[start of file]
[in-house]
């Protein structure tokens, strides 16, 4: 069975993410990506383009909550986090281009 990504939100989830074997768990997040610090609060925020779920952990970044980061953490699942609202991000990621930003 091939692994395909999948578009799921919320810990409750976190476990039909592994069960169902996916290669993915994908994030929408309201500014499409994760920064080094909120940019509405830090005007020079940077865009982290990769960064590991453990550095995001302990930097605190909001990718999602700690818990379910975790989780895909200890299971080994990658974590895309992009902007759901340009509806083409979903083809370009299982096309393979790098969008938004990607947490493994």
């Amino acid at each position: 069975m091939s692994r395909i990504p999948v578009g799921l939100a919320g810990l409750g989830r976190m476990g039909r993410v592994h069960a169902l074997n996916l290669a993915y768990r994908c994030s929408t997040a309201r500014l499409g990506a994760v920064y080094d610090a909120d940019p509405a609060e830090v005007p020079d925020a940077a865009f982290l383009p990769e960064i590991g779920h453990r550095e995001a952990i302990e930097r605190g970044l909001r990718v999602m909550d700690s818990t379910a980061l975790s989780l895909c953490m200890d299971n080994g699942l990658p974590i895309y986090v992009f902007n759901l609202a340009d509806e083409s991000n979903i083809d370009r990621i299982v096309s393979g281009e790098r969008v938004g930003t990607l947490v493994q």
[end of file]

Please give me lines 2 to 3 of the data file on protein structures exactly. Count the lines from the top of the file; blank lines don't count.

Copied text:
């Protein structure tokens, strides 16, 4: 069975993410990506383009909550986090281009 990504939100989830074997768990997040610090609060925020779920952990970044980061953490699942609202991000990621930003 091939692994395909999948578009799921919320810990409750976190476990039909592994069960169902996916290669993915994908994030929408309201500014499409994760920064080094909120940019509405830090005007020079940077865009982290990769960064590991453990550095995001302990930097605190909001990718999602700690818990379910975790989780895909200890299971080994990658974590895309992009902007759901340009509806083409979903083809370009299982096309393979790098969008938004990607947490493994």
């Amino acid at each position: 069975m091939s692994r395909i990504p999948v578009g799921l939100a919320g810990l409750g989830r976190m476990g039909r993410v592994h069960a169902l074997n996916l290669a993915y768990r994908c994030s929408t997040a309201r500014l499409g990506a994760v920064y080094d610090a909120d940019p509405a609060e830090v005007p020079d925020a940077a865009f982290l383009p990769e960064i590991g779920h453990r550095e995001a952990i302990e930097r605190g970044l909001r990718v999602m909550d700690s818990t379910a980061l975790s989780l895909c953490m200890d299971n080994g699942l990658p974590i895309y986090v992009f902007n759901l609202a340009d509806e083409s991000n979903i083809d370009r990621i299982v096309s393979g281009e790098r969008v938004g930003t990607l947490v493994q």